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Celtics on the rebound under their calm, consistent coach
BOSTON -- The coach of the Boston Celtics paced silently in front of the bench, his hands dangling at his sides, his eyes watching when Antoine Walker missed a shot.
The coach didn't yell and the player didn't look nervously in his direction, like a wayward child awaiting a scolding.
The coach, of course, is not Rick Pitino.
And the team, under calm and consistent Jim O'Brien, has one of the best records in the Eastern Conference after finishing with losing records the last eight years.
"I don't think too much about the Celtic tradition and the championships simply because to dwell on that would be somewhat overwhelming," said O'Brien, a Philadelphia native.
But he added: "I'm honored to be part of the tradition."
The tradition built by Bill Russell, Bob Cousy and Larry Bird includes 16 championships, still an NBA record. But it took a beating the last 3 1/2 seasons under Pitino, whose impatience led to frequent personnel changes and a 102-146 record.
His habit of calling plays from the bench slowed the offense and kept the best two players, Walker and Paul Pierce, from displaying their natural skills.
"I have a lot of respect for coach O'Brien," said Walker, who played for Pitino at Kentucky. "I couldn't have gotten to this level without coach Pitino, but I felt he is best at the college level and coach O'Brien is best for me at the pro level."
When Pitino resigned last Jan. 8, the Celtics were 12-22 and had lost five straight games. But point guard Kenny Anderson and center Tony Battie, two starters, missed nearly all those games with injuries.
O'Brien moved up from his assistant's job and led them to a 24-24 record. They still missed the playoffs for the sixth straight season, the longest drought in the Eastern Conference.
That could end this season.Team in first place
Entering Sunday's action, O'Brien had the Celtics at 16-8 and in first place in the Atlantic Division.
"I'm surprised that we jelled as quickly as we did," Walker said. "I knew we could be very good."
O'Brien spent seven seasons at Kentucky and Boston as an assistant to the more publicity-conscious Pitino after serving as head coach at Dayton from 1984 to 1994.
He prefers to give his players the spotlight. In fact, he's not even the most famous coach in his family; father-in-law and Hall of Famer Jack Ramsay is.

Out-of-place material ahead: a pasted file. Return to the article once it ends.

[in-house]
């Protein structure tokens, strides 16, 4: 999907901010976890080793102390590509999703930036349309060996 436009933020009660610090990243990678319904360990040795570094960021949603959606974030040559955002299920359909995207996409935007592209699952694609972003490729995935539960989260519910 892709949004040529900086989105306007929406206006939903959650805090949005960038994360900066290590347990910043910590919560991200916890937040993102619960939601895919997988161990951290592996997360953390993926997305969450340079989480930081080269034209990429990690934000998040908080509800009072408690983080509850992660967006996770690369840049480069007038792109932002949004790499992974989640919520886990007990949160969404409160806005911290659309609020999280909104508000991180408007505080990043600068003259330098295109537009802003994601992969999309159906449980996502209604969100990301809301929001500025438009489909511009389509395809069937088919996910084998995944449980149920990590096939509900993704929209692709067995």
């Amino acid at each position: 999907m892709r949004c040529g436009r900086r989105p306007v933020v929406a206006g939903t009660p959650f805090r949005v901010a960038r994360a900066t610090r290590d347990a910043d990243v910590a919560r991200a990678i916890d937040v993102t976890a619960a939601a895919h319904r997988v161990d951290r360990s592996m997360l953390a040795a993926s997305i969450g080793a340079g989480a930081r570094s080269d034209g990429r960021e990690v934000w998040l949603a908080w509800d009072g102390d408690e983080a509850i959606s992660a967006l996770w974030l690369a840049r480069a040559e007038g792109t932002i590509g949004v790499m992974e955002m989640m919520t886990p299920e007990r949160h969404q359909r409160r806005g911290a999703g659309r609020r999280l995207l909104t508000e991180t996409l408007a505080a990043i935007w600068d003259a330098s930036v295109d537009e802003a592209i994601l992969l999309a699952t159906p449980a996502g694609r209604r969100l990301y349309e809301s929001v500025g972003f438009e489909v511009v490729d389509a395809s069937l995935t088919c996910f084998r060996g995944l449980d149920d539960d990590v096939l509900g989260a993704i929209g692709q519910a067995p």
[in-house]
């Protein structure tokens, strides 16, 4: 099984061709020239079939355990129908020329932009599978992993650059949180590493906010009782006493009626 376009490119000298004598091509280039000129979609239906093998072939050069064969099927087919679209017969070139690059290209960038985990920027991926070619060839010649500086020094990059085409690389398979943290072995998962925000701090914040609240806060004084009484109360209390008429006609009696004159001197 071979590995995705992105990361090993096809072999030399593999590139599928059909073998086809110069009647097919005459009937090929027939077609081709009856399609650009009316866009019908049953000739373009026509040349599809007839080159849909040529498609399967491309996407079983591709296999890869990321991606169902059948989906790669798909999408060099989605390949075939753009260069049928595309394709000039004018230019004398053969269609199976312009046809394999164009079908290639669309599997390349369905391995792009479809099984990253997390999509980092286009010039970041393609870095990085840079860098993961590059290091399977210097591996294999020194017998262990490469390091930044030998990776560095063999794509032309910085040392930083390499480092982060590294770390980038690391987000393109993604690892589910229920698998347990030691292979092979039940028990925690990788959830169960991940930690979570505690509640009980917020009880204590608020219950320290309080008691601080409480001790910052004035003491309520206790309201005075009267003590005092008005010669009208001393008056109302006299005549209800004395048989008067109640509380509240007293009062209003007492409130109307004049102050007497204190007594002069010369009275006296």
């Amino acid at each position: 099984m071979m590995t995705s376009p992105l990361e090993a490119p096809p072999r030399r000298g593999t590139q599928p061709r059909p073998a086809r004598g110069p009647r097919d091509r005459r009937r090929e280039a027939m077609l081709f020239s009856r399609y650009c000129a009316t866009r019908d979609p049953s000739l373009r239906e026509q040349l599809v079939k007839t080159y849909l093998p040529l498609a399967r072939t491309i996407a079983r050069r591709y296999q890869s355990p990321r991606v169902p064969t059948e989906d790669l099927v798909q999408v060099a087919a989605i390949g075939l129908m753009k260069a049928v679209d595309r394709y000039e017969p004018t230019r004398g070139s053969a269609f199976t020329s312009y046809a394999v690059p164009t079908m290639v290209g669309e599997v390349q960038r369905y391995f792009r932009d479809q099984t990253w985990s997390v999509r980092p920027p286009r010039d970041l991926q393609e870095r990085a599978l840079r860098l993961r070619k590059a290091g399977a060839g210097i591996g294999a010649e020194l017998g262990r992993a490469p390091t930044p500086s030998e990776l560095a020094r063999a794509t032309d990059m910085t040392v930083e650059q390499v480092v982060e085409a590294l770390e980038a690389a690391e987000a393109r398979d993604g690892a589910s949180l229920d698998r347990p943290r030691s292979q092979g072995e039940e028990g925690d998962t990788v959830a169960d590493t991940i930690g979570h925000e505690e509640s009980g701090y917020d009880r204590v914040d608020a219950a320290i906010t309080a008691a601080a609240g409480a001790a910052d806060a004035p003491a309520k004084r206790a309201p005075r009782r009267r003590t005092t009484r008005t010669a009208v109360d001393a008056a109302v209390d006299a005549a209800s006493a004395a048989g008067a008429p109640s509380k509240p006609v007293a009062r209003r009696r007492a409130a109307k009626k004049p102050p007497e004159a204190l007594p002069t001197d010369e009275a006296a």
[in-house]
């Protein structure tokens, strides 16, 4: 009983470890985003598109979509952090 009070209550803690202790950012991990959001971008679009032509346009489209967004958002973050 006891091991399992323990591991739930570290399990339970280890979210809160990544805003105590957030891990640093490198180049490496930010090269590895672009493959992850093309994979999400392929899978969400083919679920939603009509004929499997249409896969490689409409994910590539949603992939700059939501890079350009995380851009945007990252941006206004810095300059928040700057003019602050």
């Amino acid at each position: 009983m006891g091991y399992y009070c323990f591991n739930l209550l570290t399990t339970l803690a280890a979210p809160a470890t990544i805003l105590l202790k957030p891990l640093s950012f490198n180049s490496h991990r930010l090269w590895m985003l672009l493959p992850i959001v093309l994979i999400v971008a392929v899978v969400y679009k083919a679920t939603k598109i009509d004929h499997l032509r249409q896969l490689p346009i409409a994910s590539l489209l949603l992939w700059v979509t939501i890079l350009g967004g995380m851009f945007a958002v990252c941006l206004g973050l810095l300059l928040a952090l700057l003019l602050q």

"I believe team chemistry comes from the players more than the coach," said O'Brien, who spends time before each game analyzing video on a computer screen. "Our guys respect one another, and I think it's one of the strengths of our ballclub."
Pierce has come a long way since being stabbed at a nightclub before last season. He made it back for the opener and, this year, he's one of the NBA's top scorers while the 6-foot-9 Walker is one of the best all-around players, an excellent ballhandler who ranks among the leaders in points and rebounds.
"The best thing about the team right now is the two superstars," said Cedric Maxwell, a member of the 1981 championship Celtics and now a team broadcaster. "They seem to flourish because they both want to play together and they both want to make each other better."
They also added two valuable players, rookie Joe Johnson and veteran guard Erick Strickland, and have a solid nine-man rotation of players who know their roles.
"Under coach O'Brien, he just kept it really simple," Pierce said. "We try to do the same things basically every day in practice, every day in the game. There's not a lot of defensive schemes that we're changing up each game."Long winning tradition
Red Auerbach coached the Celtics to their first nine titles, in 1957 then 1959 through 1966. Russell was in charge for the next two in 1968 and 1969, Tom, Heinsohn was at the helm in 1974 and 1976, Bill Fitch in 1981 and K.C. Jones in 1984 and 1986, the last two championship years.
"It's important to continue the winning tradition," said Jones who played on eight championship teams in his nine years with Boston. "It's been too long and this team could bring us back."
Johnson was five years old in 1986, the last time The Big Three -- Larry Bird, Kevin McHale and Robert Parish -- led the Celtics to a title.
"I know they had some great runs," Johnson said. "It would be great for us to get back to that level and I think we can."
But the Celtics have had a relatively soft schedule and aren't getting carried away by their early success.
"The Eastern Conference, when all is said and done, is going to have to go through the two teams it went through last year and that is Philadelphia and Milwaukee," O'Brien said.
Still, after years of disappointment, fans are flocking to the FleetCenter to see their own players rather than visiting stars.
"There's a buzz back. The fans here for the longest time have wanted perfection. When you have so many championships and so many great players, they expect to win and they took a lot of that for granted," Maxwell said. "Reality has set in and now they have two good guys, hopefully barring injury, that this team can build on."
And they have O'Brien, who stays cool when trouble strikes.
Pitino lashed out last March 1 after Vince Carter's 3-pointer at the buzzer gave Toronto a 96-94 win in Boston.
"There are no quick solutions," Pitino said. "Larry Bird is not walking through that door, fans. Kevin McHale is not walking through that door, and Robert Parish is nor walking through that door."
But Pitino walked out, proving that there was, indeed, a quick solution.
"We've had six or seven years where we didn't do it," Walker said. "So now, hopefully, we'll have six or seven years in the playoffs and maybe contend for the title."